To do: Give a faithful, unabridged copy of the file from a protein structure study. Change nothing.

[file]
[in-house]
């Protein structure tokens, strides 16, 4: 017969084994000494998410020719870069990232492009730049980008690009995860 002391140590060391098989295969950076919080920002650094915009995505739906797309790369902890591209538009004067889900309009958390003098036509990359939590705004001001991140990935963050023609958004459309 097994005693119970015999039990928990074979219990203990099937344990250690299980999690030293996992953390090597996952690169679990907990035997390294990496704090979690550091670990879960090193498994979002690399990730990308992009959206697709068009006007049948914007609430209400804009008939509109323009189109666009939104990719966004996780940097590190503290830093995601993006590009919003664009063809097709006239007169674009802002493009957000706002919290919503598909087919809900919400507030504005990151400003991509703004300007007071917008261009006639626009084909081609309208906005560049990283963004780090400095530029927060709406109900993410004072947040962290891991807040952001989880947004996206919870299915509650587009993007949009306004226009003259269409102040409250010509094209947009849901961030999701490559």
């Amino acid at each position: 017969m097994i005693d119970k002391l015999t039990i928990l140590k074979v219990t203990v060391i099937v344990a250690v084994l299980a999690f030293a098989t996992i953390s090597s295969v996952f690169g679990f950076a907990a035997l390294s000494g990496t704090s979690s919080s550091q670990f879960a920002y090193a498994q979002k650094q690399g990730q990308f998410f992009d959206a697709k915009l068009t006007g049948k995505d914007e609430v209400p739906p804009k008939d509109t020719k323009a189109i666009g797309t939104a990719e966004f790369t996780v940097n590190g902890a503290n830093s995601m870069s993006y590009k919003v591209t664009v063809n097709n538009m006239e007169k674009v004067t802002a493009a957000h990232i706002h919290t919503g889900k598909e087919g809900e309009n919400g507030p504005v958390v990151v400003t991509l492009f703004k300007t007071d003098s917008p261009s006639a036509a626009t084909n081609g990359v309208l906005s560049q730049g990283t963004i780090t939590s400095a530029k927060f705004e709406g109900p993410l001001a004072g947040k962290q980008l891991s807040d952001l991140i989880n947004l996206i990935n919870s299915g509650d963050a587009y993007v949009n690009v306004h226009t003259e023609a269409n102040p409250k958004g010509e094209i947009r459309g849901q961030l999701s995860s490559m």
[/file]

[in-house]
């Protein structure tokens, strides 16, 4: 017969084994000494998410020719870069990232492009730049980008690009995860 002391140590060391098989295969950076919080920002650094915009995505739906797309790369902890591209538009004067889900309009958390003098036509990359939590705004001001991140990935963050023609958004459309 097994005693119970015999039990928990074979219990203990099937344990250690299980999690030293996992953390090597996952690169679990907990035997390294990496704090979690550091670990879960090193498994979002690399990730990308992009959206697709068009006007049948914007609430209400804009008939509109323009189109666009939104990719966004996780940097590190503290830093995601993006590009919003664009063809097709006239007169674009802002493009957000706002919290919503598909087919809900919400507030504005990151400003991509703004300007007071917008261009006639626009084909081609309208906005560049990283963004780090400095530029927060709406109900993410004072947040962290891991807040952001989880947004996206919870299915509650587009993007949009306004226009003259269409102040409250010509094209947009849901961030999701490559």
């Amino acid at each position: 017969m097994i005693d119970k002391l015999t039990i928990l140590k074979v219990t203990v060391i099937v344990a250690v084994l299980a999690f030293a098989t996992i953390s090597s295969v996952f690169g679990f950076a907990a035997l390294s000494g990496t704090s979690s919080s550091q670990f879960a920002y090193a498994q979002k650094q690399g990730q990308f998410f992009d959206a697709k915009l068009t006007g049948k995505d914007e609430v209400p739906p804009k008939d509109t020719k323009a189109i666009g797309t939104a990719e966004f790369t996780v940097n590190g902890a503290n830093s995601m870069s993006y590009k919003v591209t664009v063809n097709n538009m006239e007169k674009v004067t802002a493009a957000h990232i706002h919290t919503g889900k598909e087919g809900e309009n919400g507030p504005v958390v990151v400003t991509l492009f703004k300007t007071d003098s917008p261009s006639a036509a626009t084909n081609g990359v309208l906005s560049q730049g990283t963004i780090t939590s400095a530029k927060f705004e709406g109900p993410l001001a004072g947040k962290q980008l891991s807040d952001l991140i989880n947004l996206i990935n919870s299915g509650d963050a587009y993007v949009n690009v306004h226009t003259e023609a269409n102040p409250k958004g010509e094209i947009r459309g849901q961030l999701s995860s490559m």